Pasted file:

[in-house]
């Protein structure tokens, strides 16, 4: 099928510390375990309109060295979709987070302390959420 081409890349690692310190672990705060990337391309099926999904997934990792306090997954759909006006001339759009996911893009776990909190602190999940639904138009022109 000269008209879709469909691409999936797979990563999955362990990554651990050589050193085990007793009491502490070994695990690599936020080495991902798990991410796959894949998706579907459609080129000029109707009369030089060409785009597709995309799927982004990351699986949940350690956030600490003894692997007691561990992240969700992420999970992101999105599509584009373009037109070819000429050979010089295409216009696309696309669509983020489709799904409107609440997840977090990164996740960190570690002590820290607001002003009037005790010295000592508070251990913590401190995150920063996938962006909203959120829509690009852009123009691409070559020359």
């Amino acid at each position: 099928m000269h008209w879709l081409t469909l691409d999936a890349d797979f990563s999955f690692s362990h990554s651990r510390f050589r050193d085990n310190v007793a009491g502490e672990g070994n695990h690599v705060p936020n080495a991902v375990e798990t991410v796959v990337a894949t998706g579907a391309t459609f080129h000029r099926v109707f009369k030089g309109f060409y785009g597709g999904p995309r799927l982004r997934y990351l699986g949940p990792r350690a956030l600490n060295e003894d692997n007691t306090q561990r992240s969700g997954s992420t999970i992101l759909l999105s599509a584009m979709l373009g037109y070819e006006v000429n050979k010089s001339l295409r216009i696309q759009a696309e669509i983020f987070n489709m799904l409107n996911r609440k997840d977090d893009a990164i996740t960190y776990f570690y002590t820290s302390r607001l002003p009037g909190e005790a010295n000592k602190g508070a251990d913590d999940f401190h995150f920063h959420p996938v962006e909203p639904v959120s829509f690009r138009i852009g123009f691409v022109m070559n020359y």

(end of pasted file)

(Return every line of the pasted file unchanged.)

[in-house]
């Protein structure tokens, strides 16, 4: 099928510390375990309109060295979709987070302390959420 081409890349690692310190672990705060990337391309099926999904997934990792306090997954759909006006001339759009996911893009776990909190602190999940639904138009022109 000269008209879709469909691409999936797979990563999955362990990554651990050589050193085990007793009491502490070994695990690599936020080495991902798990991410796959894949998706579907459609080129000029109707009369030089060409785009597709995309799927982004990351699986949940350690956030600490003894692997007691561990992240969700992420999970992101999105599509584009373009037109070819000429050979010089295409216009696309696309669509983020489709799904409107609440997840977090990164996740960190570690002590820290607001002003009037005790010295000592508070251990913590401190995150920063996938962006909203959120829509690009852009123009691409070559020359």
């Amino acid at each position: 099928m000269h008209w879709l081409t469909l691409d999936a890349d797979f990563s999955f690692s362990h990554s651990r510390f050589r050193d085990n310190v007793a009491g502490e672990g070994n695990h690599v705060p936020n080495a991902v375990e798990t991410v796959v990337a894949t998706g579907a391309t459609f080129h000029r099926v109707f009369k030089g309109f060409y785009g597709g999904p995309r799927l982004r997934y990351l699986g949940p990792r350690a956030l600490n060295e003894d692997n007691t306090q561990r992240s969700g997954s992420t999970i992101l759909l999105s599509a584009m979709l373009g037109y070819e006006v000429n050979k010089s001339l295409r216009i696309q759009a696309e669509i983020f987070n489709m799904l409107n996911r609440k997840d977090d893009a990164i996740t960190y776990f570690y002590t820290s302390r607001l002003p009037g909190e005790a010295n000592k602190g508070a251990d913590d999940f401190h995150f920063h959420p996938v962006e909203p639904v959120s829509f690009r138009i852009g123009f691409v022109m070559n020359y």